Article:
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Finding the Right Words:
SCRIPTING™ Your Secret Weapon for Effective Family Wealth Management
 
Donna LeBlanc, M.ED, NYMHC

In my work with corporation executives, attorneys and CPA’s, a significant part of my practice has been helping Wealth Management professionals navigate the unpredictable world of client relationships by identifying and strategizing critical conversations. In that landscape, language and communication style are key: so is understanding the client’s motivations and concerns.

Whether you’re an attorney managing the Private Client practice of your law firm,  the Director of client Services in the Wealth Management Department of a bank or investment firm, or a CPA working with division of assets, the issues are the same.
Retaining a long-term client often hinges on a single, high value conversation with the second, third, or even fourth generation, over the benefactor’s original intent versus the present client’s vision of entitlement, which may be inflated and out of touch with reality.  Much is at stake for both of you so having powerful tools in hand at a moment like this is critical.
Benefactors are often self-made men and women who overcame many hardships growing up.  As a result, one of the heart-felt rewards for the benefactor is being able to give their children the things they never had.
As one 25 year old stated at a family governance meeting, “How dare you expect me to provide for myself when you have done everything for me my entire life.  If I had a school problem, you made it go away, when I didn’t get into cheerleading squad you made that happen.  I didn’t pass entrance exams and got in anyway.  Now you are mad at me because I expect to be taken care of?”
Everyone involved in these interpersonal dynamics is innocent.  Parents never intend to create adult dependency or in any way handicap their kids.  Those grown up kids are only fighting for a quality of life they have come to expect.  Unwittingly, they can end up opposing each other and/or their family to get their needs met and inevitably, the Wealth Management professional is in the middle of it.
This context is made immeasurably more complex by the fact that, as Attorney Jerry Wolf, Fellow, and American College of Trust & Estates Counsel says,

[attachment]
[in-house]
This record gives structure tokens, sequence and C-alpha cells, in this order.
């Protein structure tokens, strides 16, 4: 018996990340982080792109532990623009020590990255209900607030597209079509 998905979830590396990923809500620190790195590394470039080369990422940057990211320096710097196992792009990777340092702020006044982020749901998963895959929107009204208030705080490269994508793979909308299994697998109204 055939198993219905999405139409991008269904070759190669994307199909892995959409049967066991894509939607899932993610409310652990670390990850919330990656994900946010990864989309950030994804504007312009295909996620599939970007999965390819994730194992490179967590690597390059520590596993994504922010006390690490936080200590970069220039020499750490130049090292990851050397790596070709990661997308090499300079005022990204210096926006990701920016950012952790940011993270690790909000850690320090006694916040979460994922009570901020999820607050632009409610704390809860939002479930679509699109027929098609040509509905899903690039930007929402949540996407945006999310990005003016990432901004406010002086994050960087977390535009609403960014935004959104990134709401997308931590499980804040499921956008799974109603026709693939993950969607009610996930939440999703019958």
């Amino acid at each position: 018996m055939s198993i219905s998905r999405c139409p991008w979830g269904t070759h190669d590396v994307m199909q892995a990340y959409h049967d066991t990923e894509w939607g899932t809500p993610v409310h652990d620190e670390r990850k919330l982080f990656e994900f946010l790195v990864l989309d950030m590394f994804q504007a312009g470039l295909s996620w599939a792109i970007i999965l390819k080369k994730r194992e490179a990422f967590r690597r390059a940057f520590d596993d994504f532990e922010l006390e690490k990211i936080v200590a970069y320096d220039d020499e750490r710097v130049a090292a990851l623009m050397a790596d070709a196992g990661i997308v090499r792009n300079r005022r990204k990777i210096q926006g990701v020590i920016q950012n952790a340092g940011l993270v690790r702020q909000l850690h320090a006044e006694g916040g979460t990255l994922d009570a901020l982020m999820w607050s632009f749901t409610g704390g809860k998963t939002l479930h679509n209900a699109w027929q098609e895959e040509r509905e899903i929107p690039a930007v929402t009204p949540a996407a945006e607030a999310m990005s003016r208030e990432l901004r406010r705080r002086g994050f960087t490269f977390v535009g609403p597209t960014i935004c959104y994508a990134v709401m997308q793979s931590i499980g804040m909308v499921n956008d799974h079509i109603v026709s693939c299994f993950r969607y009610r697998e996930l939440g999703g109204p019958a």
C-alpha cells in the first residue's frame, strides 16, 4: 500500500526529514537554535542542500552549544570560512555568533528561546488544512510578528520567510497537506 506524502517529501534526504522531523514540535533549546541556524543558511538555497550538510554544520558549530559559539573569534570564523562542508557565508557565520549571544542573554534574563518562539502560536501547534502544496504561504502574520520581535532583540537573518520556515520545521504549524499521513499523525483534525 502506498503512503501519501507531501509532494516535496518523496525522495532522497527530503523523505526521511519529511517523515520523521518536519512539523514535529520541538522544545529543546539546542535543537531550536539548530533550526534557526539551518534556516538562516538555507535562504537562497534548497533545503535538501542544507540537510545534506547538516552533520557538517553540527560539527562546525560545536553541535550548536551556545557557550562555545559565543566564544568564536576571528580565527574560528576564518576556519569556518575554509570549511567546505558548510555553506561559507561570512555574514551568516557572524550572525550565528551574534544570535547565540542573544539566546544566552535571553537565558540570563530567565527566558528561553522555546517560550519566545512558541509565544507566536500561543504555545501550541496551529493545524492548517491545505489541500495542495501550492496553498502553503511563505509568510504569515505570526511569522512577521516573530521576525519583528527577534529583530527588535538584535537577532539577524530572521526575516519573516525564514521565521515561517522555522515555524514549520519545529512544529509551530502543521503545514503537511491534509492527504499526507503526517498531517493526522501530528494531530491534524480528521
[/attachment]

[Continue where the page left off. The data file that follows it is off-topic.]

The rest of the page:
“There is another issue that may impact trustee's’ ability to navigate these situations successfully; the beneficiary may have the contractual power to replace the trustee.  This can leverage a trustee (other than a corporate or professional trustee) to do whatever it needs to do to keep the client.”
For example, the trust document may include a provision that allows a beneficiary to remove and replace the trustee.  This authority could give the beneficiary certain leverage in getting the trustee to do things the trustee may otherwise not be willing to do in order to preserve and protect the relationship.”
He continued, “Assume the benefactor has provided guidelines to the trustee for how the trust income and principal is to be used to “incentivize” a beneficiary, but the beneficiary, says ‘I don’t care what grandpa provided - I want $5 Million for a house and if you don’t give it to me, I will fire you and get it from your successor.’  The Trustee could talk about the benefactor’s objectives, intentions, reasons, etc. - but if the client says ‘fine and good, but if you don’t exercise your discretion in my favor, you are gone.”
In my work I’ve seen tremendous strides made by visionary families and relationship managers to avoid these problems by educating themselves in high level conflict resolution, negotiation and listening skills. Because it is a relationship manager’s demeanor, empathy and above all, their timing and choice of language that is critical path for even the best-schooled benefactors and the professionals that help them.  As one executive stated:
“I’ve worked with executive coaches in the past to help me navigate working with clients, however, I learned that being well-intentioned when talking with clients is not enough. What I have learned since is that it is all in the ‘scripting.’ Its through understanding our client’s hidden needs and underlying emotions that they aren’t even aware of that we can skillfully script a positive client conversation. Without these key insights and planning, an advisor can inadvertently sabotage themselves and may well walk away wondering ‘what did I do wrong I don’t understand.’”
Susan Hartley, Director of Fiduciary, BNY Mellon, N.A.
The bottom line is this - delivering short-term solutions to a client whose “wants” wildly exceed original intent is a trap.  The client’s demands will only increase and at some point, management will be transferred to a competitor unafraid to take the current level of largess and promise still more.
Bringing clients gracefully into alignment with the benefactor’s original intent is therefore, not only, a worthy goal but also the most productive one for you, your firm and the clients you serve.  Here’s how to do it.
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Donna LeBlanc, M.ED, NYMHC is a conversation strategist and private counsel for advisors and their clients. She is a communication and conflict resolution specialist. For over twenty-five years she has coached advisors and family members to navigate high value conversations with powerful dialogue and pinpoint, character insight. Ms LeBlanc, a licensed psychotherapist, is also the best-selling author of two books. Her book, The Passion Principle provides a powerfully intuitive profiling system, which can be used as a relationship management tool.  She is the founder of The Power of OneTM and The Family Network Method.TM   She is a contributing writer in Trusts & Estates Magazine. Her most recent publication was co-authored on Avoiding Family Feuds.  Donna has a global clientele and is located in New York City. She can be contacted at www.DonnaLeBlanc.com.